Radiation therapy also can be used as the first line of defense against prostate cancer. Rather than surgery, some prostate cancer patients are good candidates for and opt to be treated via the CyberKnife. These patients are typically in the “low” or “favorable intermediate risk categories,” including lower PSA and Gleason scores, Dr. Pablo says.
CyberKnife is a dedicated radiation treatment machine to give ultra hypo-fractionated radiation treatments to various cancers, Dr. Pablo says. The radiation delivered by the CyberKnife machines is extremely precise, while adjusting for any motion of the prostate during the treatment. Because of the high, but safe, dose prostate cancer patients are treated in just five sessions, either daily or every other day, Dr. Pablo says.
“Radiation treatments have been a safe and effective way to treat prostate cancer,” Dr. Pablo says. “It is important for patients to understand that there are expected and potential side effects from treatment, which have been minimized by the technology of the TrueBeam and CyberKnife machines.”
Some potential side effects could include bowel and urinary problems, impotence and fatigue.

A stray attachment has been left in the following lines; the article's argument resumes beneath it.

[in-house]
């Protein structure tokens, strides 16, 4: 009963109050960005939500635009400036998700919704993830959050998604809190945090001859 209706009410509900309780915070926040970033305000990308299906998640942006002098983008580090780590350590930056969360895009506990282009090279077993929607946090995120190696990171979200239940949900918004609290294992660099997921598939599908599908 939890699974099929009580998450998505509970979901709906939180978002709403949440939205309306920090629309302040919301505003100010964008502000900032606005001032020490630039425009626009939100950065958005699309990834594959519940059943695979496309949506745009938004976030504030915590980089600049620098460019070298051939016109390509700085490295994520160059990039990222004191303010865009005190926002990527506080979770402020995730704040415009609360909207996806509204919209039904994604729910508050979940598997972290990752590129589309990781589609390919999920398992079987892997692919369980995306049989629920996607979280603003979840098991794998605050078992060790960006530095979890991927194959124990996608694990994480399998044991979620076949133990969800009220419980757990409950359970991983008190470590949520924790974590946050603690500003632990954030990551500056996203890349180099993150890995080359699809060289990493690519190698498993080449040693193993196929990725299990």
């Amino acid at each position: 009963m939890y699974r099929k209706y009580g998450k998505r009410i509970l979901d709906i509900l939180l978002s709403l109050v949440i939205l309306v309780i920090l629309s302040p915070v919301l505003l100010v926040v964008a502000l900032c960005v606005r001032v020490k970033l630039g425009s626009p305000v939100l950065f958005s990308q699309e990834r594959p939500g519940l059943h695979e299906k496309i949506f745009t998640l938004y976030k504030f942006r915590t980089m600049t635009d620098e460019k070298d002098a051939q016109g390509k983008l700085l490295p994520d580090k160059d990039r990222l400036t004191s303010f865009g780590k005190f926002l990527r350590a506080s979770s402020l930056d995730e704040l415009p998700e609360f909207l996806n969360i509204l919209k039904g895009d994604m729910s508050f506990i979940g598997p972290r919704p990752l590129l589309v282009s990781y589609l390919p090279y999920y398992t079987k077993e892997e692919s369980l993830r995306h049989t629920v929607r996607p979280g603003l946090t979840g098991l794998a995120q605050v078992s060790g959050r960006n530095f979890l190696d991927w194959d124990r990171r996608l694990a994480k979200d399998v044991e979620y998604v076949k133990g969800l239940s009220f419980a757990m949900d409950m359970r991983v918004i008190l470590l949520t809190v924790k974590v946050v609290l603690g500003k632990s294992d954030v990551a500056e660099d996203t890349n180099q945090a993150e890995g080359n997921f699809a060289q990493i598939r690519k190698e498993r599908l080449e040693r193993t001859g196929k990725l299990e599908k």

In the event surgery or radiation therapy doesn’t work, your medical team will determine what additional treatment is needed.
Chemotherapy is not a standard treatment option for early stage prostate cancer; however, it may be required in advances stages, especially if the cancer has spread outside the gland. Chemotherapy also may be recommended if hormone therapy isn’t working.
Hormone therapy is recommended in hopes of reducing the levels of male hormones in the body or stop them from affecting prostate cancer cells. Hormone therapy is often used if the cancer has spread too far to be cured by surgery or radiation; if the cancer recurs; along with radiation therapy if there is a high risk of recurrence; or before radiation to try to shrink the cancer to make treatment more effective.
“Surgery for early-stage prostate cancer has been successful for many years and radiation has come a long way over the last 15 or 20 years specifically because of technology,” Dr. Michigan says. “Even with advanced disease, there have been real improvements.”